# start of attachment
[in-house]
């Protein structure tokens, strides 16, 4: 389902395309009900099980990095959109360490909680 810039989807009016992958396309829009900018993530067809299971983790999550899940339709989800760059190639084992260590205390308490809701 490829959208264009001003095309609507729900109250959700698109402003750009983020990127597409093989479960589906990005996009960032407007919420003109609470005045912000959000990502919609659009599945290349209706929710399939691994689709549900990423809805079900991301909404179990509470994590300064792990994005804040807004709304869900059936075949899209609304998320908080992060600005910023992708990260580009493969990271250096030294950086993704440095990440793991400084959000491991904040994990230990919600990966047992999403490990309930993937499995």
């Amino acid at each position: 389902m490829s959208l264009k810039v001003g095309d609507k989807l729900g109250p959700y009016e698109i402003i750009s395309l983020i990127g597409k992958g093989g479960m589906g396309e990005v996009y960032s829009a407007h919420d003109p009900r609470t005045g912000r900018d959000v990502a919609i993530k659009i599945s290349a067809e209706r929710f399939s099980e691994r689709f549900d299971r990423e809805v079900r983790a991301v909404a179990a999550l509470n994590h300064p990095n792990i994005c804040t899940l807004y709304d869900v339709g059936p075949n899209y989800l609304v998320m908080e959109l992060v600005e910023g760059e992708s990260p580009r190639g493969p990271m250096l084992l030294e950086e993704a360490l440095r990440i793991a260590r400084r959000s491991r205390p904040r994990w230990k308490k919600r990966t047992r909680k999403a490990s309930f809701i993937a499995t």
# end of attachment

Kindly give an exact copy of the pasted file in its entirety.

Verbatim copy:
[in-house]
């Protein structure tokens, strides 16, 4: 389902395309009900099980990095959109360490909680 810039989807009016992958396309829009900018993530067809299971983790999550899940339709989800760059190639084992260590205390308490809701 490829959208264009001003095309609507729900109250959700698109402003750009983020990127597409093989479960589906990005996009960032407007919420003109609470005045912000959000990502919609659009599945290349209706929710399939691994689709549900990423809805079900991301909404179990509470994590300064792990994005804040807004709304869900059936075949899209609304998320908080992060600005910023992708990260580009493969990271250096030294950086993704440095990440793991400084959000491991904040994990230990919600990966047992999403490990309930993937499995």
């Amino acid at each position: 389902m490829s959208l264009k810039v001003g095309d609507k989807l729900g109250p959700y009016e698109i402003i750009s395309l983020i990127g597409k992958g093989g479960m589906g396309e990005v996009y960032s829009a407007h919420d003109p009900r609470t005045g912000r900018d959000v990502a919609i993530k659009i599945s290349a067809e209706r929710f399939s099980e691994r689709f549900d299971r990423e809805v079900r983790a991301v909404a179990a999550l509470n994590h300064p990095n792990i994005c804040t899940l807004y709304d869900v339709g059936p075949n899209y989800l609304v998320m908080e959109l992060v600005e910023g760059e992708s990260p580009r190639g493969p990271m250096l084992l030294e950086e993704a360490l440095r990440i793991a260590r400084r959000s491991r205390p904040r994990w230990k308490k919600r990966t047992r909680k999403a490990s309930f809701i993937a499995t």